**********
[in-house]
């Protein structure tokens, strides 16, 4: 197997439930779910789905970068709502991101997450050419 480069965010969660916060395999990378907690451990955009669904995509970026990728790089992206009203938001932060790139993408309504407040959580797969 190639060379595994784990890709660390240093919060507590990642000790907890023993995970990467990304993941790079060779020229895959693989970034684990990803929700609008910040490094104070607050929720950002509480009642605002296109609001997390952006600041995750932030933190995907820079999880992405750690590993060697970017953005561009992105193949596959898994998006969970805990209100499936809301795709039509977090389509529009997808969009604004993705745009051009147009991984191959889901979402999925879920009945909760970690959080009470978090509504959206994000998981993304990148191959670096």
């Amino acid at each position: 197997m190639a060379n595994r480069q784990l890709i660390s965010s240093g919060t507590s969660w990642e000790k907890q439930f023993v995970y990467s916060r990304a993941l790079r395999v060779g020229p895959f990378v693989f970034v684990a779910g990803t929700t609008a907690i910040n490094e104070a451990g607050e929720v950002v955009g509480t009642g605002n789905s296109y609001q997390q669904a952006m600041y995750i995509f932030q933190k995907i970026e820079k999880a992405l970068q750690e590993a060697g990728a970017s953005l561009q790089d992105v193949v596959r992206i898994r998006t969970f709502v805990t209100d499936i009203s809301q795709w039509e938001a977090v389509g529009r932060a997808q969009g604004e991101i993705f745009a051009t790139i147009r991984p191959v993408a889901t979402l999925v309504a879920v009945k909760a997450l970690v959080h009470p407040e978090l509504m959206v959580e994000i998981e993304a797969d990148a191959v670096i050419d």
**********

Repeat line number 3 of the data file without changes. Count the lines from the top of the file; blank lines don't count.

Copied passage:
């Amino acid at each position: 197997m190639a060379n595994r480069q784990l890709i660390s965010s240093g919060t507590s969660w990642e000790k907890q439930f023993v995970y990467s916060r990304a993941l790079r395999v060779g020229p895959f990378v693989f970034v684990a779910g990803t929700t609008a907690i910040n490094e104070a451990g607050e929720v950002v955009g509480t009642g605002n789905s296109y609001q997390q669904a952006m600041y995750i995509f932030q933190k995907i970026e820079k999880a992405l970068q750690e590993a060697g990728a970017s953005l561009q790089d992105v193949v596959r992206i898994r998006t969970f709502v805990t209100d499936i009203s809301q795709w039509e938001a977090v389509g529009r932060a997808q969009g604004e991101i993705f745009a051009t790139i147009r991984p191959v993408a889901t979402l999925v309504a879920v009945k909760a997450l970690v959080h009470p407040e978090l509504m959206v959580e994000i998981e993304a797969d990148a191959v670096i050419d």